My pal Scott Tridle, an electrical engineer who took the GRE a couple weeks after I did, contributed to this post. Thanks, Scott! You're swell.
In my last post, I went over some resources that helped me prepare for the GRE. This post covers some other resources you may want to investigate, some tips for test day, and some final thoughts on my GRE experience. Hope it's helpful! Please contact me if you'd to talk more about it.
GRE Preparation Courses - Scott's prep for the GRE differed from mine in one huge way: he took GRE preparation class offered by the UC San Diego Exension. The course met on four consecutive Saturdays for four hours each, and was offered for free by his university.
Scott indicated a positive view of the course, and credited it with helping push him to study. He also said that his instructor provided many useful question-solving strategies and other tips. Scott thought that these pointers helped him with the verbal section of the GRE in particular (as an electrical engineer, Scott had a strong quantitative acumen already).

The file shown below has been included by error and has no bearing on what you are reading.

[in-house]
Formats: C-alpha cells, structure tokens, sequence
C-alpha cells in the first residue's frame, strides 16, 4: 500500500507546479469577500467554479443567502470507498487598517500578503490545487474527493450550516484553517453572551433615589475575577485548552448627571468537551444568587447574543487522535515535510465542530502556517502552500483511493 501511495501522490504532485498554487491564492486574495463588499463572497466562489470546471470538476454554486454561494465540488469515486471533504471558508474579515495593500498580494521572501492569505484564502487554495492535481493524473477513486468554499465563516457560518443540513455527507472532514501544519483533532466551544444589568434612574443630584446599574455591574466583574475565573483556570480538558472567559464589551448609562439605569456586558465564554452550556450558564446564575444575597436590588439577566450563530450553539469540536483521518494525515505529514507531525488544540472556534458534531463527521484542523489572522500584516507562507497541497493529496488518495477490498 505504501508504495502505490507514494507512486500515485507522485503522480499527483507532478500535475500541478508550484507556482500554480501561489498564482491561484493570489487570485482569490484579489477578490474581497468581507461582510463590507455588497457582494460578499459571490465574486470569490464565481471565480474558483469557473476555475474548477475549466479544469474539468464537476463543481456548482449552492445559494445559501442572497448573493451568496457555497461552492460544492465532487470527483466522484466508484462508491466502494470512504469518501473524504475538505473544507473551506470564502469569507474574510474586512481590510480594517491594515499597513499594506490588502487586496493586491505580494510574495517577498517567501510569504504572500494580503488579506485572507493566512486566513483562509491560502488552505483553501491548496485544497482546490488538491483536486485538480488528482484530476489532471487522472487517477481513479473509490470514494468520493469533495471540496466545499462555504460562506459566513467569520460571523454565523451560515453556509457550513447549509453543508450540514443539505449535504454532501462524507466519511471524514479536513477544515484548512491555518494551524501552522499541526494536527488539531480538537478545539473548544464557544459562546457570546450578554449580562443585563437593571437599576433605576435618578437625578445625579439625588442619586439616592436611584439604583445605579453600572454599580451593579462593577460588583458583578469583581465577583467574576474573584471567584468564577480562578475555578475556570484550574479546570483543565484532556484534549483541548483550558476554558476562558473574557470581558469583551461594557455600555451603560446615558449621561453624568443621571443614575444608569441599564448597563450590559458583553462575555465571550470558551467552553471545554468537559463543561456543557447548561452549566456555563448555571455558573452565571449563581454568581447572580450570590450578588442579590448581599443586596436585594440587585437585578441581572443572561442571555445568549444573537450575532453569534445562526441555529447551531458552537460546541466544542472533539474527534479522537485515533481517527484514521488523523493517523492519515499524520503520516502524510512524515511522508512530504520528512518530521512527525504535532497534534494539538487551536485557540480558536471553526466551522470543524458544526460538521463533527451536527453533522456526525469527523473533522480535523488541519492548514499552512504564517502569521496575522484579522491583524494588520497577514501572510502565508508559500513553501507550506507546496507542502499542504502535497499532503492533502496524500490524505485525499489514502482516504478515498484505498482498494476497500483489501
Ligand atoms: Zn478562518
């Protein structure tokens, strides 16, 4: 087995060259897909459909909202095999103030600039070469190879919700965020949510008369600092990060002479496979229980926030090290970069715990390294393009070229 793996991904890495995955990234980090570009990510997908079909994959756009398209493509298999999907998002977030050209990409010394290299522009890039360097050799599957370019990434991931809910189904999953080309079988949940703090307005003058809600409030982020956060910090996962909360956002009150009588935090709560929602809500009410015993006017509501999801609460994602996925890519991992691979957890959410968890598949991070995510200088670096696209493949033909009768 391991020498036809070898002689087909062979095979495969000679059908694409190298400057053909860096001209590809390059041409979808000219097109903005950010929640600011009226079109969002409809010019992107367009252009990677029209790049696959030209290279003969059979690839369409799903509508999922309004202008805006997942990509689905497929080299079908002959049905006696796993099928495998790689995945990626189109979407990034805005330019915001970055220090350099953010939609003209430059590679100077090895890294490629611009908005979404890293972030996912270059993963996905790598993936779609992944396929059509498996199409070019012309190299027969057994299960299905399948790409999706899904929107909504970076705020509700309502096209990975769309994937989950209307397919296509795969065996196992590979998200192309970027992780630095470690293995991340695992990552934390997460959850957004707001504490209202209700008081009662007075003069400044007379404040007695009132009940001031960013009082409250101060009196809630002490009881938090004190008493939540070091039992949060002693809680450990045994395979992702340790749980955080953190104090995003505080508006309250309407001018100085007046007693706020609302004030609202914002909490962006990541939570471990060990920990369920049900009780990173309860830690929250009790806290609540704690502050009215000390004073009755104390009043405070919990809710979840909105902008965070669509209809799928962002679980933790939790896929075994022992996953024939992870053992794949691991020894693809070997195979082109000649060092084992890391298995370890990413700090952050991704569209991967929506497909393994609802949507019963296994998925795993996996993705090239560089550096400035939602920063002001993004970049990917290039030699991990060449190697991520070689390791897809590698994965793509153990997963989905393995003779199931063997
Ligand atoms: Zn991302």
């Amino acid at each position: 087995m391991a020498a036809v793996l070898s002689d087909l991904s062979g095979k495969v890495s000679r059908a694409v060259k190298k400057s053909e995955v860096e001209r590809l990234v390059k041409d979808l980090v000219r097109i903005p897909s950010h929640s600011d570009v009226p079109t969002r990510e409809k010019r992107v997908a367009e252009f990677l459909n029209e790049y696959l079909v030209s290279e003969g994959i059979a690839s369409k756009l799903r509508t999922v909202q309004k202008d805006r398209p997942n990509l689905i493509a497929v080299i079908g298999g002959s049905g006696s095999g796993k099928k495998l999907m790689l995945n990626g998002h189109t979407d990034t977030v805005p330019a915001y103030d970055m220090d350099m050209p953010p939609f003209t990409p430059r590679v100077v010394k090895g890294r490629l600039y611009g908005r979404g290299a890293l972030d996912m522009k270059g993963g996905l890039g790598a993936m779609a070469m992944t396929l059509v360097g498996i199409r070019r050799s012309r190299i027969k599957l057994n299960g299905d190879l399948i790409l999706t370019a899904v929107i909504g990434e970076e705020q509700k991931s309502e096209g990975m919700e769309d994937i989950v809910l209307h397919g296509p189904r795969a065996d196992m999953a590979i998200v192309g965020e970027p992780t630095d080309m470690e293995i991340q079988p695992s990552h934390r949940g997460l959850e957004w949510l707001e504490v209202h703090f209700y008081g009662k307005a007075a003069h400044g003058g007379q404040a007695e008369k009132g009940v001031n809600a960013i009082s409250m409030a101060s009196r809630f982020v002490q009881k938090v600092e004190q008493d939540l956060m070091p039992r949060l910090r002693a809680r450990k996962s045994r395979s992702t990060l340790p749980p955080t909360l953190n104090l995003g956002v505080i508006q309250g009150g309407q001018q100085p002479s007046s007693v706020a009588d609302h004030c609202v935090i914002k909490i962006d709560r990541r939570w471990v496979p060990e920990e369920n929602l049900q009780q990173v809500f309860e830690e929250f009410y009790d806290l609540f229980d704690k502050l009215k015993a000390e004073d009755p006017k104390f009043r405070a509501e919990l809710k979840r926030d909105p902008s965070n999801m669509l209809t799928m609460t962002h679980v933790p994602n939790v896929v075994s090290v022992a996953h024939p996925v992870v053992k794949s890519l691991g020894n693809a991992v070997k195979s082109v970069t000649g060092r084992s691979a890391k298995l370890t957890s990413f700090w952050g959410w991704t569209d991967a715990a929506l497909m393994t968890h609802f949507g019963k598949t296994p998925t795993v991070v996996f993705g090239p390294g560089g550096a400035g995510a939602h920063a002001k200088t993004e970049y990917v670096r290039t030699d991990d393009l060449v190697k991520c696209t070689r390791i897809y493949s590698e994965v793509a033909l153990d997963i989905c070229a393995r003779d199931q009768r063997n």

Vocabulary Mnemonics - Rather than a GRE Vocab App, Scott purchased a book called GRE Vocab Capacity: Over 1000 Powerful Memory Tricks and Mnemonics to Widen your Lexicon to work on his vocabulary. He liked the way the mnemonics provided in the book helpd him learn new words. Scott did express that he wished he had practiced more vocabulary prior to the test. However, this desire was more related to his time investment rather than the quality of his vocabulary resource. Still, it did seem from my conversation with him that Scott would attest that improving one's vocabulary is a good general strategy for the GRE.
When asked about other GRE preparation resources, Scott mentioned that online practice exams he'd taken were very helpful in solidifying the strategies taught in his class. I strongly recommend the online practice sets as well. See my previous post on GRE preparation for more on these.
On Test Day
"It's Just Five Paragraphs." - The evening before I took the GRE, I expressed to Scott that the part of the test I was most worried about was the written section. His response was, paraphrasing, "Why? It's just five paragraphs."